'Pak anti-terror campaign cost $68 billion in 10 yrs'
The direct and indirect cost incurred by Pakistan on operations against terrorism during the past 10 years amounts to about $68 billion, which is equivalent to almost half of the country's total debt.
The anti-terror operations have caused serious damage to the economy and the social fabric of Pakistan, said the government's economic survey 2010-11 that was released ahead of the annual budget.
The direct and indirect cost of the anti-terror campaign rose from $2.669 billion in 2001-02 to $13.6 billion in 2009-10 and the figure is projected to rise to $17.8 billion in the current fiscal roughly equivalent to the year's tax target.
Image: Security officials survey the site of a suicide bomb blast in Quetta, Pakistan on April 7, which killed at least one man and wounded four others
Photographs: Naseer Ahmed/Reuters
'Losses in 2010-11 are the highest since Pak joined war against terror'
Pakistan's role as a key ally of the United States in the war on terror launched in the aftermath of the 9/11 attacks has affected the country's exports, prevented inflows of foreign investment, affected the pace of the privatisation programme, slowed economic activity and reduced tax collection, the economic survey contended.
There was also expenditure over-run on additional security spending, destruction of physical infrastructure, both military and civil, a massive surge in security-related spending and migration of thousands of people from militancy-hit areas.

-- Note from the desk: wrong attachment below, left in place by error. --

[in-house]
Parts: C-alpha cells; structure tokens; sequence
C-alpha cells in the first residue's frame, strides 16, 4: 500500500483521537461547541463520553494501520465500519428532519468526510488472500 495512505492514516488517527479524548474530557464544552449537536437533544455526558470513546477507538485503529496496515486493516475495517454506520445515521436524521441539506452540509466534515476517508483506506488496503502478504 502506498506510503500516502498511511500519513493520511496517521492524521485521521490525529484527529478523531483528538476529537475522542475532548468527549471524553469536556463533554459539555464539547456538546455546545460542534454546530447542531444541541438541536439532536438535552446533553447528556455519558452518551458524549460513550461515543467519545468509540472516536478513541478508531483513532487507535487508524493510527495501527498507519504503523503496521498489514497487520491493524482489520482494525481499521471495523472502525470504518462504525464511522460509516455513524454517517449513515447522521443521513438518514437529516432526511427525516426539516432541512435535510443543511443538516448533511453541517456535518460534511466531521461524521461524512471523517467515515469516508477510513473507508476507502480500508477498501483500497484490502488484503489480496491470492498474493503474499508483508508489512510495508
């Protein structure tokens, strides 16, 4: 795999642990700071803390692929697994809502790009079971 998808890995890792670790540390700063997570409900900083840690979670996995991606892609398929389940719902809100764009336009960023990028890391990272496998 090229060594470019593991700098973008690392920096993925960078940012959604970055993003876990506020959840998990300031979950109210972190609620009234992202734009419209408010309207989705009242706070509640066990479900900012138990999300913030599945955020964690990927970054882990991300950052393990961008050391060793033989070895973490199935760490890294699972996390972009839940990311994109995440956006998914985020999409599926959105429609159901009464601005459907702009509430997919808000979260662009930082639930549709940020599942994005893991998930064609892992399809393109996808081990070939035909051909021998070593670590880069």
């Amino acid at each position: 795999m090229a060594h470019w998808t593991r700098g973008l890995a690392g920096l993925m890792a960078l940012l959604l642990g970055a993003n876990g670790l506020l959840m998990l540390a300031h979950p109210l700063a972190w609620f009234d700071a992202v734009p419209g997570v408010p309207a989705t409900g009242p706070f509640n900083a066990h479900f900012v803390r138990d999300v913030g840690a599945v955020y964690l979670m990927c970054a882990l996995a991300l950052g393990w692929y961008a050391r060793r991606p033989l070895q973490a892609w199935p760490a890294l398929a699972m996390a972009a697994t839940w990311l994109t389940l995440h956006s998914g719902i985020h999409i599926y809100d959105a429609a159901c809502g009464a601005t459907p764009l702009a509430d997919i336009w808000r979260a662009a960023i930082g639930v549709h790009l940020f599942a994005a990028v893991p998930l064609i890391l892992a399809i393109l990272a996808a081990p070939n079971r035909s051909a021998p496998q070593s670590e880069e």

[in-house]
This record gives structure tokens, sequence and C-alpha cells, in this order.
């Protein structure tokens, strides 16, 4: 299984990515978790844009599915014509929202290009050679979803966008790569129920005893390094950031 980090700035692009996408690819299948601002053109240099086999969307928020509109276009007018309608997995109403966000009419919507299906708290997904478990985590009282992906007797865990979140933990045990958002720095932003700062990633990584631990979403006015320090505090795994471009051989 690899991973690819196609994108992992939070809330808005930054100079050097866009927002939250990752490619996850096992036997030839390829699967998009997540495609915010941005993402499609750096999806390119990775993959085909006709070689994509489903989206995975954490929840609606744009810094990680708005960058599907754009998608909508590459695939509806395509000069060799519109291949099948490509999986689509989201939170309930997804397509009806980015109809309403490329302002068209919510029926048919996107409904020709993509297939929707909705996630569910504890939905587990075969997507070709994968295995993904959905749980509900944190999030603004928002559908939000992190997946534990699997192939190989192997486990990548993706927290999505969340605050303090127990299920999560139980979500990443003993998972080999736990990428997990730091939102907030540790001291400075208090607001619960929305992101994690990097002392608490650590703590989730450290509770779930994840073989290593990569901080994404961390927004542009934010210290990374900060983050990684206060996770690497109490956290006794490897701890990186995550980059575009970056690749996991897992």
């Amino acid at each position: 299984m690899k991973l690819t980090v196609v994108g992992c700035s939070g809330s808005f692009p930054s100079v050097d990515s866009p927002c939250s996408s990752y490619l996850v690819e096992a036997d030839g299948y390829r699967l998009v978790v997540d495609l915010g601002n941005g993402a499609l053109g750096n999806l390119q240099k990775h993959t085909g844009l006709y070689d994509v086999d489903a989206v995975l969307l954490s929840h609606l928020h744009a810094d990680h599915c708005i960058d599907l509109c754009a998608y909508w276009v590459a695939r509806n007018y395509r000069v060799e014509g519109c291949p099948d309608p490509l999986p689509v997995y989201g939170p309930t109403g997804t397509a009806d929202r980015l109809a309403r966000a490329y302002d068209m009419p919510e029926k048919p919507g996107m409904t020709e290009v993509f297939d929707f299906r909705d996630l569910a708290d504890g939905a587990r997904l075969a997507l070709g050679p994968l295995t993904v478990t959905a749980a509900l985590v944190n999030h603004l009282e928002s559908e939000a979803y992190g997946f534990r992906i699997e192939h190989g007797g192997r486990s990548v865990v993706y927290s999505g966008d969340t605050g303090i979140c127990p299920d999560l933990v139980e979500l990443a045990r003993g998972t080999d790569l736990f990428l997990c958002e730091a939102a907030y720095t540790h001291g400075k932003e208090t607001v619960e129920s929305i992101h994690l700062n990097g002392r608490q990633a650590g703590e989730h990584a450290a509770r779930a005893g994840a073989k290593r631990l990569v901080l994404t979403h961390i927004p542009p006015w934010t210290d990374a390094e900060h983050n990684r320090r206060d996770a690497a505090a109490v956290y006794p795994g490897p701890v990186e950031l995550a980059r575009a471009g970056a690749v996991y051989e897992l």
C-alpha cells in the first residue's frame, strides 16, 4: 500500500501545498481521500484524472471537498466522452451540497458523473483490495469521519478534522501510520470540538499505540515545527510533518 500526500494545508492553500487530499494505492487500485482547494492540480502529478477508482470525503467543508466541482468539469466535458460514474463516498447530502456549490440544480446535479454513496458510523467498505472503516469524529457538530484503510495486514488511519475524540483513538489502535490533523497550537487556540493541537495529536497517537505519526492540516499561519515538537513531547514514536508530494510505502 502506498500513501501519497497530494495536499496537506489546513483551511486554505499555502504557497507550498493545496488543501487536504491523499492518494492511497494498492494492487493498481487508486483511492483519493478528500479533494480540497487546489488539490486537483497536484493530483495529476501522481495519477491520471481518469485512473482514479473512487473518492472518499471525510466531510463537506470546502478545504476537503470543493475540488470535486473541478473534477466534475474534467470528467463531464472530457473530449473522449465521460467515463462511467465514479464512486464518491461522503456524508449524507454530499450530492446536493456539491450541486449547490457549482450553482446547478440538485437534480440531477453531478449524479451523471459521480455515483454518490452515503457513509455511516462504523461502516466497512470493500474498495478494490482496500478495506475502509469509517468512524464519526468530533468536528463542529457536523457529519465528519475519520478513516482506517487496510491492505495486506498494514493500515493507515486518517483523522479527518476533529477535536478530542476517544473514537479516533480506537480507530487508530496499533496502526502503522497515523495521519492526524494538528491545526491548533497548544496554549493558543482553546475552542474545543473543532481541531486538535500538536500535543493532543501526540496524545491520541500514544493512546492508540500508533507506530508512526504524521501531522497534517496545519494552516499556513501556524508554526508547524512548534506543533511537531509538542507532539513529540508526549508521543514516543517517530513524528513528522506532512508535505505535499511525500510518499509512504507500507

The losses in 2010-11 are the highest in any given year since Pakistan became a frontline state in the war against terrorism.
The direct and indirect cost incurred on operations against terrorism during the past 10 years amounts to about $68 billion, the survey showed.
Image: A girl is treated by medics at a hospital after suffering injuries from a bomb attack in Peshawar on February 2, which killed nine people
Photographs: K Parvez/Reuters
'Since 2006, the war has speared like a contagion'
The figures were compiled by a committee comprising the ministries of foreign affairs, finance, interior and commerce and representatives of Balochistan and Khyber-Pakhtunkhwa, the provinces worst-hit by terrorism.
"Since 2006, the war has spread like a contagion into settled areas of Pakistan that has so far cost the country more than 35,000 citizens, 3,500 security personnel, destruction of infrastructure, internal migration, nose-diving of production and growing unemployment," the economic survey said.
The US has so far provided $13 billion in aid to Pakistan, of which almost $ 9 billion were military disbursements.
The government expects to receive $1.45 billion this year from the US Coalition Support Fund, under which reimbursements are made for funds that have already been spent.
However, the US has made the process of auditing Pakistan's requests for reimbursements more stringent and rejected several claims in recent years.
Image: A Pakistani supporter of Muttahida Majlis-e-Amal protests and chants during a demonstration in Islamabad
Photographs: Mian Khursheed/Reuters